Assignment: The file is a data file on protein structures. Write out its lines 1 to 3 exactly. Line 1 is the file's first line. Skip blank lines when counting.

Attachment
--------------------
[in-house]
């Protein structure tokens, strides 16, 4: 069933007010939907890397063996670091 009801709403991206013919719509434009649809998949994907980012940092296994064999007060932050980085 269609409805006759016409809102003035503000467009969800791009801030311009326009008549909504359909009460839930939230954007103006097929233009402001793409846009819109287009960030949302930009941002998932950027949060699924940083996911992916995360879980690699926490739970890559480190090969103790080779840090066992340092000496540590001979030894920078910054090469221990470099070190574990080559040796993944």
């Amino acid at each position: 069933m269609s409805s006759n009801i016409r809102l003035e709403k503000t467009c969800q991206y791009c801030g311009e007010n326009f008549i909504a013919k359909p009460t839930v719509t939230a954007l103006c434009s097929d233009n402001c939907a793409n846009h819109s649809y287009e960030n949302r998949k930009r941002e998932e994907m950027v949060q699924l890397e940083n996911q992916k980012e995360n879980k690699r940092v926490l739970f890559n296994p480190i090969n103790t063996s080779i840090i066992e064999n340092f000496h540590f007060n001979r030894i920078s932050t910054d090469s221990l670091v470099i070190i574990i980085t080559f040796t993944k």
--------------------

[in-house]
């Protein structure tokens, strides 16, 4: 069933007010939907890397063996670091 009801709403991206013919719509434009649809998949994907980012940092296994064999007060932050980085 269609409805006759016409809102003035503000467009969800791009801030311009326009008549909504359909009460839930939230954007103006097929233009402001793409846009819109287009960030949302930009941002998932950027949060699924940083996911992916995360879980690699926490739970890559480190090969103790080779840090066992340092000496540590001979030894920078910054090469221990470099070190574990080559040796993944």
């Amino acid at each position: 069933m269609s409805s006759n009801i016409r809102l003035e709403k503000t467009c969800q991206y791009c801030g311009e007010n326009f008549i909504a013919k359909p009460t839930v719509t939230a954007l103006c434009s097929d233009n402001c939907a793409n846009h819109s649809y287009e960030n949302r998949k930009r941002e998932e994907m950027v949060q699924l890397e940083n996911q992916k980012e995360n879980k690699r940092v926490l739970f890559n296994p480190i090969n103790t063996s080779i840090i066992e064999n340092f000496h540590f007060n001979r030894i920078s932050t910054d090469s221990l670091v470099i070190i574990i980085t080559f040796t993944k």